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Employers not facilitating remote working, union says



Employers are asking their staff to work in-person when remote working could be facilitating, according to a trade union.

The Irish Examiner reports that Siptu has said many of its members have expressed concern after they were asked to report to their workplaces.

The union has reiterated its call for employers to facilitate working from home in line with current public health advice, adding that the majority had been “proactive” in allowing employees to do so.

“Employers need to put public health above all other concerns,” Siptu Public Administration and Community Division Organiser, Adrian Kane said.

“This means facilitating working from home wherever possible and keeping vital services intact by ensuring that safety plans are reviewed in light of the increased transmissibility of the new strains of the virus.”

Essential worker

Covid vaccine

Covid-19 vaccination clinics cancelled at Dublin h…

Mr Kane added that there needed to be “a coherent approach” in determining who was considered an essential worker amid a Covid-19 vaccine roll-out.

“Obviously, health workers must be the first in line,” he said.

“However, many other workers also have legitimate reasons why they should be classified as ‘essential workers’ and given priority access to the vaccine.

“These include workers in sectors such as education, pharmaceutical production, meat and food processing, local authorities, retail and transport.”

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Gardaí install checkpoints on non-essential airport travel in new operation



Gardaí stopped vehicles making their way to several airports across the country over the weekend, in a new operation that effectively extended domestic travel restrictions to international travellers.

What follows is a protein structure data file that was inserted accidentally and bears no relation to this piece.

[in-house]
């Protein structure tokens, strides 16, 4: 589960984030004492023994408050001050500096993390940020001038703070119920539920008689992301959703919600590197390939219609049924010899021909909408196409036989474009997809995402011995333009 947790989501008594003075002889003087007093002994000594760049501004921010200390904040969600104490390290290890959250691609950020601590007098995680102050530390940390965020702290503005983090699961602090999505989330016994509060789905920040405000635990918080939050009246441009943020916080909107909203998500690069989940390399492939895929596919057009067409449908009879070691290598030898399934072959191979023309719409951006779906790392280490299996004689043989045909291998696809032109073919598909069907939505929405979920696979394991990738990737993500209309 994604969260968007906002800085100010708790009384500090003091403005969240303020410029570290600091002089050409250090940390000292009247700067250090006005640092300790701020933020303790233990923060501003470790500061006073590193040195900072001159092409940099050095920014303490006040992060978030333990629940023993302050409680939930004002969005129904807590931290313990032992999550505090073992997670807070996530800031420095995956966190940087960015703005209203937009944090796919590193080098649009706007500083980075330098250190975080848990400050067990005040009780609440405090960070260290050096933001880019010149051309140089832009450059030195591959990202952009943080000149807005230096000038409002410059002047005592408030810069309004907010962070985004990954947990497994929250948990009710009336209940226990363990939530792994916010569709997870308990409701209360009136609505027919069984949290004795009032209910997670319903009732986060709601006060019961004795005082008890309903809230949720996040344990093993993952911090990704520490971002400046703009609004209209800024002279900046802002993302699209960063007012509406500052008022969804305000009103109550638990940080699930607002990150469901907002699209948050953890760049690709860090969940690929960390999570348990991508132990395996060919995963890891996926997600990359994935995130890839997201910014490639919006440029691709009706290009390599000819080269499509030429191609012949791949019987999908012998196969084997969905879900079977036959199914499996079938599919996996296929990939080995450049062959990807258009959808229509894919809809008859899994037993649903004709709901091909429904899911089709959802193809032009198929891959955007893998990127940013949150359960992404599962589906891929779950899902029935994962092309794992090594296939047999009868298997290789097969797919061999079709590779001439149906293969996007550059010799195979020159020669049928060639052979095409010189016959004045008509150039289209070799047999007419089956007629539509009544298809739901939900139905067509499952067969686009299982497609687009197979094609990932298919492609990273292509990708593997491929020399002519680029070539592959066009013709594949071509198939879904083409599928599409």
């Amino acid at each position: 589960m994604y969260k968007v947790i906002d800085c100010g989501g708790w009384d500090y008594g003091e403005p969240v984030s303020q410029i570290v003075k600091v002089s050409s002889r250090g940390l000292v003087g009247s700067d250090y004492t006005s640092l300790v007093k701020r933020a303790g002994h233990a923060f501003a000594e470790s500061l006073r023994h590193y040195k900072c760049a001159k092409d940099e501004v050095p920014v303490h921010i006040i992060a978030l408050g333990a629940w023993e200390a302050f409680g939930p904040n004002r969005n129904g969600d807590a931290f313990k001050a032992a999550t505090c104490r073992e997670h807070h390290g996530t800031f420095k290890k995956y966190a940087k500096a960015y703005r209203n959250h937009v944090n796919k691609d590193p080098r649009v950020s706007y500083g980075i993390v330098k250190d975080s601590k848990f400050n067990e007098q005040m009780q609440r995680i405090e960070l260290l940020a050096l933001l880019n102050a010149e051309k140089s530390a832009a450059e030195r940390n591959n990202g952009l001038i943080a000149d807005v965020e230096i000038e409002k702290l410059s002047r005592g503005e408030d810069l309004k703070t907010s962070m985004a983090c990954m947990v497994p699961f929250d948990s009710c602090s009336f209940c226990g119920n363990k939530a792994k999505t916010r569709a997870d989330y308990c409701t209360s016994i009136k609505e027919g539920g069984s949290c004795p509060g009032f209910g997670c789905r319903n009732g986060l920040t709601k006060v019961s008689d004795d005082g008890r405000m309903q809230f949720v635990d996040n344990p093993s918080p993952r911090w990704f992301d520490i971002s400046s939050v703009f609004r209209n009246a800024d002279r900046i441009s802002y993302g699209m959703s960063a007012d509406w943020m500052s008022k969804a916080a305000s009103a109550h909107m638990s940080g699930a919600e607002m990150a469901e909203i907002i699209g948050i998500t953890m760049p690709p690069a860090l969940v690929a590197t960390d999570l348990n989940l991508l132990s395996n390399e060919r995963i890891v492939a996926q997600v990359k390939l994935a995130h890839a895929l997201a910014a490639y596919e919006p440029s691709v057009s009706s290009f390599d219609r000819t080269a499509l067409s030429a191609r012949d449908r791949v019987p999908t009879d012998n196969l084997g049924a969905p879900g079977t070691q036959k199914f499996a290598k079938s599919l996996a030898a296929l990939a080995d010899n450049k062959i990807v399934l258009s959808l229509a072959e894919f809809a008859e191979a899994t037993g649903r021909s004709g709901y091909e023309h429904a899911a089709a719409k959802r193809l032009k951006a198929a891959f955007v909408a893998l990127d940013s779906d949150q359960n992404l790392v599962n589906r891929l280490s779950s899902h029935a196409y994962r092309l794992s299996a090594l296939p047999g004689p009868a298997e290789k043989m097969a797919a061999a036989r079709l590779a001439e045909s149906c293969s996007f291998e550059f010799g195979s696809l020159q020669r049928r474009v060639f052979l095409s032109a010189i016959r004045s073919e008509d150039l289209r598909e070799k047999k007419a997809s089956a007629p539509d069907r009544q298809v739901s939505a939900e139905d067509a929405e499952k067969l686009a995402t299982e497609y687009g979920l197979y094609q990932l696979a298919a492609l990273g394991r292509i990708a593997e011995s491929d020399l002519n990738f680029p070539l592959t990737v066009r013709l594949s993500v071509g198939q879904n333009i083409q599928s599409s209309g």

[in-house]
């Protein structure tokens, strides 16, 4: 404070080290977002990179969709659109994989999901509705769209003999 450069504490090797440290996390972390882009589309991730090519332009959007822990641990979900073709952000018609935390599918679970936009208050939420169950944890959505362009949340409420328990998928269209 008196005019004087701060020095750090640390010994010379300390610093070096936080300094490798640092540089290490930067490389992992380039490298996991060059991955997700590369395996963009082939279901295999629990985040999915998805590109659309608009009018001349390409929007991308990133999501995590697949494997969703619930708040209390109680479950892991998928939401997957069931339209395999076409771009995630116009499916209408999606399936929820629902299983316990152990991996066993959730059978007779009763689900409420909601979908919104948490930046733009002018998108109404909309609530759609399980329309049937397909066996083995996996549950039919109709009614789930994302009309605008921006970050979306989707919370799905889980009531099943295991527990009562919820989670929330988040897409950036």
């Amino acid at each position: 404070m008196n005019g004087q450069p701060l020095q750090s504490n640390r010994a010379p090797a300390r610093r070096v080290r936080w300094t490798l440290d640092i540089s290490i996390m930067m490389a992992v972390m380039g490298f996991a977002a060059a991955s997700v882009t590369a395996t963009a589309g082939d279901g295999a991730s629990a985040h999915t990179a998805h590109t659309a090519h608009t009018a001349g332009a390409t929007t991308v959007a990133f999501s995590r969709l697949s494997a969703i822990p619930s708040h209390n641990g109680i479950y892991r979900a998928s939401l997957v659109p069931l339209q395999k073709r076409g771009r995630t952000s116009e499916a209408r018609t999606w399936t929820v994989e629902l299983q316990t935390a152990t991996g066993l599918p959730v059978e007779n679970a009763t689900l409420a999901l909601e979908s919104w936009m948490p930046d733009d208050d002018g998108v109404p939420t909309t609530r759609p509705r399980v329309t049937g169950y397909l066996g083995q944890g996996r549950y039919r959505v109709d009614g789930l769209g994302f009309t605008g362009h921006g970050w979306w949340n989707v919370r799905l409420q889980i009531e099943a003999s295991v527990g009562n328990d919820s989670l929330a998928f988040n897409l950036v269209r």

The Irish Times reports that gardaí conducted Covid-19 checkpoints on the Dublin Airport campus and the roads approaching it.

Most vehicles travelling both to and from the airport were stopped and questioned, while some drivers were taken out of the lines of traffic for enforcement action.

Garda sources said the checkpoints were repeated at other airports and ports across Ireland. The force’s headquarters has warned that holidays abroad are not deemed an “essential” reason for travel amid current Covid-19 restrictions.

It comes as enforcement action to reduce non-essential travel within the Republic has soared since the introduction of €100 on-the-spot fines two weeks ago.

Almost 1,000 fines were issued over 12 days from Monday, January 11th up to last Friday.

Train stations

One major checkpoint was located at the bottom of the M1 close to the Port Tunnel. From 7am to 9pm, teams of gardaí spoke to three or four drivers at a time.

All drivers were spoken to except when large tailbacks built up and gardaí waved some vehicles through to ease the congestion.

Gardaí also carried out checks at major train stations, with passengers at Heuston Station in Dublin stopped before boarding their train and asked the purpose of their journey.